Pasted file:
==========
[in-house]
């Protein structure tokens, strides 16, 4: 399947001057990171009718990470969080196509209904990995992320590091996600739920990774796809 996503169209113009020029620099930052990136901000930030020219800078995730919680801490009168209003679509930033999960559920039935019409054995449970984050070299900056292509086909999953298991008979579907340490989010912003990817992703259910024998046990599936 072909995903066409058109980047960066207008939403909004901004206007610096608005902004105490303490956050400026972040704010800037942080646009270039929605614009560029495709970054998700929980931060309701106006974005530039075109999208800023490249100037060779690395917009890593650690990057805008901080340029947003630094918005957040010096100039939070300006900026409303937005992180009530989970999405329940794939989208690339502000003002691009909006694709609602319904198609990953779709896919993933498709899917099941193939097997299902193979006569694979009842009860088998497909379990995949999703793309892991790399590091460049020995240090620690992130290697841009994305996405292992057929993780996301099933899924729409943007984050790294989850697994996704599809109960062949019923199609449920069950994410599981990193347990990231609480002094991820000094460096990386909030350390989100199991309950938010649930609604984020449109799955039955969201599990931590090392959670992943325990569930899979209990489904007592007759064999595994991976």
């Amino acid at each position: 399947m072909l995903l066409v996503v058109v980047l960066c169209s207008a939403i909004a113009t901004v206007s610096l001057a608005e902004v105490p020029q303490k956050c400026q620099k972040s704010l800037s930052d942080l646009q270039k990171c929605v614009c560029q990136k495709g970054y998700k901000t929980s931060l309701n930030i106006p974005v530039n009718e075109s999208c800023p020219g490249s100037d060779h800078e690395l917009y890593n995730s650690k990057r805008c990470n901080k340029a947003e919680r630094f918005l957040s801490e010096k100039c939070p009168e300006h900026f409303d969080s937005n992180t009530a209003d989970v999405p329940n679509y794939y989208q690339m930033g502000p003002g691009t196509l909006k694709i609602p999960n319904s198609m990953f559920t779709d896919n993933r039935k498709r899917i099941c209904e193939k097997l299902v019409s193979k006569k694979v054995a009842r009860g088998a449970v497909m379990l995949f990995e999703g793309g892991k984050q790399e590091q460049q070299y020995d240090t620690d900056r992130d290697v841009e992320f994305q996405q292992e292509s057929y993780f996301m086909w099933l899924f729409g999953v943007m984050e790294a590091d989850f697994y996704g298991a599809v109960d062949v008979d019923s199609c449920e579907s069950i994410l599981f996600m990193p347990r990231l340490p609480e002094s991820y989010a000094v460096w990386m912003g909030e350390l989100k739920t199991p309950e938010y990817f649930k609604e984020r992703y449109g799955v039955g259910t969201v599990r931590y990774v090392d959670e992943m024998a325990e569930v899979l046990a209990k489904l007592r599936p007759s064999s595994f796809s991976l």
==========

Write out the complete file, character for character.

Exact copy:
[in-house]
């Protein structure tokens, strides 16, 4: 399947001057990171009718990470969080196509209904990995992320590091996600739920990774796809 996503169209113009020029620099930052990136901000930030020219800078995730919680801490009168209003679509930033999960559920039935019409054995449970984050070299900056292509086909999953298991008979579907340490989010912003990817992703259910024998046990599936 072909995903066409058109980047960066207008939403909004901004206007610096608005902004105490303490956050400026972040704010800037942080646009270039929605614009560029495709970054998700929980931060309701106006974005530039075109999208800023490249100037060779690395917009890593650690990057805008901080340029947003630094918005957040010096100039939070300006900026409303937005992180009530989970999405329940794939989208690339502000003002691009909006694709609602319904198609990953779709896919993933498709899917099941193939097997299902193979006569694979009842009860088998497909379990995949999703793309892991790399590091460049020995240090620690992130290697841009994305996405292992057929993780996301099933899924729409943007984050790294989850697994996704599809109960062949019923199609449920069950994410599981990193347990990231609480002094991820000094460096990386909030350390989100199991309950938010649930609604984020449109799955039955969201599990931590090392959670992943325990569930899979209990489904007592007759064999595994991976």
């Amino acid at each position: 399947m072909l995903l066409v996503v058109v980047l960066c169209s207008a939403i909004a113009t901004v206007s610096l001057a608005e902004v105490p020029q303490k956050c400026q620099k972040s704010l800037s930052d942080l646009q270039k990171c929605v614009c560029q990136k495709g970054y998700k901000t929980s931060l309701n930030i106006p974005v530039n009718e075109s999208c800023p020219g490249s100037d060779h800078e690395l917009y890593n995730s650690k990057r805008c990470n901080k340029a947003e919680r630094f918005l957040s801490e010096k100039c939070p009168e300006h900026f409303d969080s937005n992180t009530a209003d989970v999405p329940n679509y794939y989208q690339m930033g502000p003002g691009t196509l909006k694709i609602p999960n319904s198609m990953f559920t779709d896919n993933r039935k498709r899917i099941c209904e193939k097997l299902v019409s193979k006569k694979v054995a009842r009860g088998a449970v497909m379990l995949f990995e999703g793309g892991k984050q790399e590091q460049q070299y020995d240090t620690d900056r992130d290697v841009e992320f994305q996405q292992e292509s057929y993780f996301m086909w099933l899924f729409g999953v943007m984050e790294a590091d989850f697994y996704g298991a599809v109960d062949v008979d019923s199609c449920e579907s069950i994410l599981f996600m990193p347990r990231l340490p609480e002094s991820y989010a000094v460096w990386m912003g909030e350390l989100k739920t199991p309950e938010y990817f649930k609604e984020r992703y449109g799955v039955g259910t969201v599990r931590y990774v090392d959670e992943m024998a325990e569930v899979l046990a209990k489904l007592r599936p007759s064999s595994f796809s991976l």